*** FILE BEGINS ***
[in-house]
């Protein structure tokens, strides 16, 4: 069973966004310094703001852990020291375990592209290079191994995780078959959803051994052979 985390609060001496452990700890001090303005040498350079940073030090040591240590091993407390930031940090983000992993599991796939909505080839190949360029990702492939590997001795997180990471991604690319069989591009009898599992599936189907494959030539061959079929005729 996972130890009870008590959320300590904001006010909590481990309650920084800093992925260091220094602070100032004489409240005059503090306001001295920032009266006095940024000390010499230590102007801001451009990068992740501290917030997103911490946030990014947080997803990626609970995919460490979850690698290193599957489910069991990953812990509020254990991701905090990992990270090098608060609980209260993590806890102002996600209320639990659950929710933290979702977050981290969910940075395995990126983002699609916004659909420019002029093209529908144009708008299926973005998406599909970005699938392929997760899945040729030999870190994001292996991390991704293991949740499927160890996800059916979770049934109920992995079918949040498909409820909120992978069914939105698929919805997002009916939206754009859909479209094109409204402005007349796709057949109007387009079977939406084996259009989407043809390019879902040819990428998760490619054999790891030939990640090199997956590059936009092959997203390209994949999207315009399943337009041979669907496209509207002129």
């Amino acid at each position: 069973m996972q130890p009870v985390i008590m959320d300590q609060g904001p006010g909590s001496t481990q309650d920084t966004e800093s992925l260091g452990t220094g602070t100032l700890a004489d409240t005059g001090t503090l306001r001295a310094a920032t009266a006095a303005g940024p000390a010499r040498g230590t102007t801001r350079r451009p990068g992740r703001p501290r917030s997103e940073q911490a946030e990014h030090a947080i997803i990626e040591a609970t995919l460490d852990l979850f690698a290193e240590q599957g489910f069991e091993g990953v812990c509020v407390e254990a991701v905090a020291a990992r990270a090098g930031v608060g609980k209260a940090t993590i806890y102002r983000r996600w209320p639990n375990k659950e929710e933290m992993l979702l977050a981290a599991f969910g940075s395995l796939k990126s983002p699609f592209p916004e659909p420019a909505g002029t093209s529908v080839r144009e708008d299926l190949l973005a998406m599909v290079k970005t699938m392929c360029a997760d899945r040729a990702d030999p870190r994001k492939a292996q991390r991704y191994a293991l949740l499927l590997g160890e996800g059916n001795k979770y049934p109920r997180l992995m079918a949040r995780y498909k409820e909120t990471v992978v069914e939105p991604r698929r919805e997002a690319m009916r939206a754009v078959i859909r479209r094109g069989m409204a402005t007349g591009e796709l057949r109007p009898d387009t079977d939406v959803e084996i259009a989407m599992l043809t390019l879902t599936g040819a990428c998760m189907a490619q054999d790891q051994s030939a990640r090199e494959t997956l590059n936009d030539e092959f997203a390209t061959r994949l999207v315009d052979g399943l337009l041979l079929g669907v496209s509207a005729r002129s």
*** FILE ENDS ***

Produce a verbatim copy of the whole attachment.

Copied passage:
[in-house]
């Protein structure tokens, strides 16, 4: 069973966004310094703001852990020291375990592209290079191994995780078959959803051994052979 985390609060001496452990700890001090303005040498350079940073030090040591240590091993407390930031940090983000992993599991796939909505080839190949360029990702492939590997001795997180990471991604690319069989591009009898599992599936189907494959030539061959079929005729 996972130890009870008590959320300590904001006010909590481990309650920084800093992925260091220094602070100032004489409240005059503090306001001295920032009266006095940024000390010499230590102007801001451009990068992740501290917030997103911490946030990014947080997803990626609970995919460490979850690698290193599957489910069991990953812990509020254990991701905090990992990270090098608060609980209260993590806890102002996600209320639990659950929710933290979702977050981290969910940075395995990126983002699609916004659909420019002029093209529908144009708008299926973005998406599909970005699938392929997760899945040729030999870190994001292996991390991704293991949740499927160890996800059916979770049934109920992995079918949040498909409820909120992978069914939105698929919805997002009916939206754009859909479209094109409204402005007349796709057949109007387009079977939406084996259009989407043809390019879902040819990428998760490619054999790891030939990640090199997956590059936009092959997203390209994949999207315009399943337009041979669907496209509207002129």
């Amino acid at each position: 069973m996972q130890p009870v985390i008590m959320d300590q609060g904001p006010g909590s001496t481990q309650d920084t966004e800093s992925l260091g452990t220094g602070t100032l700890a004489d409240t005059g001090t503090l306001r001295a310094a920032t009266a006095a303005g940024p000390a010499r040498g230590t102007t801001r350079r451009p990068g992740r703001p501290r917030s997103e940073q911490a946030e990014h030090a947080i997803i990626e040591a609970t995919l460490d852990l979850f690698a290193e240590q599957g489910f069991e091993g990953v812990c509020v407390e254990a991701v905090a020291a990992r990270a090098g930031v608060g609980k209260a940090t993590i806890y102002r983000r996600w209320p639990n375990k659950e929710e933290m992993l979702l977050a981290a599991f969910g940075s395995l796939k990126s983002p699609f592209p916004e659909p420019a909505g002029t093209s529908v080839r144009e708008d299926l190949l973005a998406m599909v290079k970005t699938m392929c360029a997760d899945r040729a990702d030999p870190r994001k492939a292996q991390r991704y191994a293991l949740l499927l590997g160890e996800g059916n001795k979770y049934p109920r997180l992995m079918a949040r995780y498909k409820e909120t990471v992978v069914e939105p991604r698929r919805e997002a690319m009916r939206a754009v078959i859909r479209r094109g069989m409204a402005t007349g591009e796709l057949r109007p009898d387009t079977d939406v959803e084996i259009a989407m599992l043809t390019l879902t599936g040819a990428c998760m189907a490619q054999d790891q051994s030939a990640r090199e494959t997956l590059n936009d030539e092959f997203a390209t061959r994949l999207v315009d052979g399943l337009l041979l079929g669907v496209s509207a005729r002129s």